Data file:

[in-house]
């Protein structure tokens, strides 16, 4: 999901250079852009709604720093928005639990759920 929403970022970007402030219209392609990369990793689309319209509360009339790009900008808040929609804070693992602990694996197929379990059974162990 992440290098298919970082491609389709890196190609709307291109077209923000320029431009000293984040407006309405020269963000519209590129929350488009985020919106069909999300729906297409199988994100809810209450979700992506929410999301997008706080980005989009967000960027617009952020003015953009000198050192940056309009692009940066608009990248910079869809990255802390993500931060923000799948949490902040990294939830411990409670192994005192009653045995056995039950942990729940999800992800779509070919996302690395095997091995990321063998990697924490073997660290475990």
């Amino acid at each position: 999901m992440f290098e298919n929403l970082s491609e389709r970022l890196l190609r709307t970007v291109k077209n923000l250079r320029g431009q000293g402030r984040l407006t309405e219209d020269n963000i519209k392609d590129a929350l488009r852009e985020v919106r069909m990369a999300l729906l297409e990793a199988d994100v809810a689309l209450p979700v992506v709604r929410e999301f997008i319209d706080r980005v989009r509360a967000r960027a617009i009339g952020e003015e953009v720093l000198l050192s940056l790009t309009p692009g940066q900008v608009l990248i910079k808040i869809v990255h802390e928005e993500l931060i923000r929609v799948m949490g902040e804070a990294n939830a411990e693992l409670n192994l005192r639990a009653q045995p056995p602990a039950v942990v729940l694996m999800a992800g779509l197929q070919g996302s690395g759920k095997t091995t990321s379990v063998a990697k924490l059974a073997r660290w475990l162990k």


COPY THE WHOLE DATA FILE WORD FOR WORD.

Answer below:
[in-house]
């Protein structure tokens, strides 16, 4: 999901250079852009709604720093928005639990759920 929403970022970007402030219209392609990369990793689309319209509360009339790009900008808040929609804070693992602990694996197929379990059974162990 992440290098298919970082491609389709890196190609709307291109077209923000320029431009000293984040407006309405020269963000519209590129929350488009985020919106069909999300729906297409199988994100809810209450979700992506929410999301997008706080980005989009967000960027617009952020003015953009000198050192940056309009692009940066608009990248910079869809990255802390993500931060923000799948949490902040990294939830411990409670192994005192009653045995056995039950942990729940999800992800779509070919996302690395095997091995990321063998990697924490073997660290475990």
């Amino acid at each position: 999901m992440f290098e298919n929403l970082s491609e389709r970022l890196l190609r709307t970007v291109k077209n923000l250079r320029g431009q000293g402030r984040l407006t309405e219209d020269n963000i519209k392609d590129a929350l488009r852009e985020v919106r069909m990369a999300l729906l297409e990793a199988d994100v809810a689309l209450p979700v992506v709604r929410e999301f997008i319209d706080r980005v989009r509360a967000r960027a617009i009339g952020e003015e953009v720093l000198l050192s940056l790009t309009p692009g940066q900008v608009l990248i910079k808040i869809v990255h802390e928005e993500l931060i923000r929609v799948m949490g902040e804070a990294n939830a411990e693992l409670n192994l005192r639990a009653q045995p056995p602990a039950v942990v729940l694996m999800a992800g779509l197929q070919g996302s690395g759920k095997t091995t990321s379990v063998a990697k924490l059974a073997r660290w475990l162990k």